How You Can Find an Edge in Small-Caps
“Having an edge will help you make money in stocks”
– Peter Lynch
What is Your Edge?
As an investor, your “edge” is what sets you apart from the competition.
It helps you beat the standard market return.
In other words, it’s your competitive advantage.
Every retail investor is capable of outperforming the experts and seeing greater returns, but the competition is going to be tough. You’ll be up against wealth managers, hedge funds, high frequency and quant traders, institutional investors and other retail investors.
As a retail investor, “What’s my edge?” is a critical question you should continuously be asking yourself, whether you’re a beginner or a seasoned pro.
Think Small to Gain Big
If you ask your family, friends, and colleagues what their investment strategy is, the majority that invest will tell you they allocate a portion of their savings to an investment advisor; or to mutual funds, ETFs, or bonds. They may even do a combination of all of these strategies. They probably won’t tell you they invest in small-cap stocks because they are considered “high risk”, or “highly volatile.”
However, if you want to make life-changing money, small-caps are exactly where you should be looking.
It’s highly unlikely that you’ll find the next 100-bagger looking only at large-cap stocks. These kinds of companies are already valued at billions—if not trillions of dollar. They are not likely to double or triple their market cap any time soon – their upside is considered limited.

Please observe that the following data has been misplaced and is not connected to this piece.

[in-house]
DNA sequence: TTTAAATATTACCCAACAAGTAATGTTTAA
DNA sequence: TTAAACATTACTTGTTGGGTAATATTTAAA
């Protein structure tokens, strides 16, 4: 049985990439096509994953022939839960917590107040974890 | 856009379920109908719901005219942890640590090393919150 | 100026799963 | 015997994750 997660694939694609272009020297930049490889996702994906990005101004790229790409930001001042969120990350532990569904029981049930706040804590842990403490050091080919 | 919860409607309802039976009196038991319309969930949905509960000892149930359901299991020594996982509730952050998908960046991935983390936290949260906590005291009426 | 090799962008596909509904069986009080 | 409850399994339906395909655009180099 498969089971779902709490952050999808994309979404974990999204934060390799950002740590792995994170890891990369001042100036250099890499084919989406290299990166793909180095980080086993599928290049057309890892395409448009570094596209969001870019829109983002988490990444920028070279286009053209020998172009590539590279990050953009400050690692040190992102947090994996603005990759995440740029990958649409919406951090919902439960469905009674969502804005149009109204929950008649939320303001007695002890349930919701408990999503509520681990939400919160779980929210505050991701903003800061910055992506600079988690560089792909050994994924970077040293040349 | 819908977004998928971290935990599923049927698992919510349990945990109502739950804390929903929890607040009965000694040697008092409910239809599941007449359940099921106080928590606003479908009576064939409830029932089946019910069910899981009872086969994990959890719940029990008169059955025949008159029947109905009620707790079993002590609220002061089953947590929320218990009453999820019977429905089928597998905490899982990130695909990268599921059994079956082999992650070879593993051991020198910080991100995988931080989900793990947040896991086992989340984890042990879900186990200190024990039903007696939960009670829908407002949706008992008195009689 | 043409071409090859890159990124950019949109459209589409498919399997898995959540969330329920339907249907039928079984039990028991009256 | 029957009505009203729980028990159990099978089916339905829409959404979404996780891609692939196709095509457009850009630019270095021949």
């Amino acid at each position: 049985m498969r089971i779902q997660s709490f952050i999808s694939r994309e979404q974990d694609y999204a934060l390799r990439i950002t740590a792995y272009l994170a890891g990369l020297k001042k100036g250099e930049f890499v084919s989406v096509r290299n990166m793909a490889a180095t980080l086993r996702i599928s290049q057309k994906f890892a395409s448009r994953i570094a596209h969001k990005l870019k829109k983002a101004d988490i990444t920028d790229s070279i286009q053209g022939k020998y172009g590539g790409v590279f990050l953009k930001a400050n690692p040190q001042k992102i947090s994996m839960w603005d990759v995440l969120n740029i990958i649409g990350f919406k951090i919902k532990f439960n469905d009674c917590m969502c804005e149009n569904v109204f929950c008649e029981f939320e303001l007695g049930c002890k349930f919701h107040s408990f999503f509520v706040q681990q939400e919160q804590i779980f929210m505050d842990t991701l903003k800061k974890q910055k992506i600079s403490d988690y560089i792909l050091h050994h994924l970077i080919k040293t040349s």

In fact, taking a decent-sized position in a large-cap company is a lot more expensive than it is in a small-cap company. For example, buying 1,000 shares of Amazon today is going to cost you north of $3 million.
Small-caps, on the other hand, are far more likely to have unlimited or significant upside potential relative to a limited downside potential. This is called “asymmetric upside” or “asymmetric opportunity.” It’s the reason so many legendary value investors, such as Warren Buffett, Charlie Munger, and Peter Lynch, made their early fortunes in small-cap stocks.
If you had invested US$1,000 in Amazon’s IPO stock in 1997, it would be worth more than US$1.35 million today (accounting for stock splits, as of Sept 10, 2020).
Amazon’s upside back in 1997, when it was a small-cap stock, was virtually unlimited, while its downside was relatively limited.
The inverse is true.
Greater Risk, Greater Reward
As a large-cap stock, Amazon may now have limited upside, but, it’s considered “low-risk.”
Small-caps on the other hand are considered “high-risk.” After all, beating the market often means taking on extra risk – as they say, “greater risk, greater reward.” As a retail investor, you can mitigate these risks and develop an investment strategy leveraging certain advantages. These advantages are your investment “edge.”
Finding an Edge in Small-Cap Investing
Generally speaking, there are 3 main market “edges” or advantages:
- Informational Advantage
- Analytical Advantage
- Time-Horizon Advantage
1.) Informational Advantage
“Investors operate with limited funds and limited intelligence; they do not need to know everything. As long as they understand something better than others, they have an edge.”
– George Soros
It used to be a lot harder for the retail investor to gain an informational advantage. Before the internet became a household staple, only professional investors really had access to the kind of company information available for anyone to research today.
Now, anyone can type a stock ticker into their browser to see its stock price, share structure, company website, press releases, financials – a trove of information that’s yours to absorb.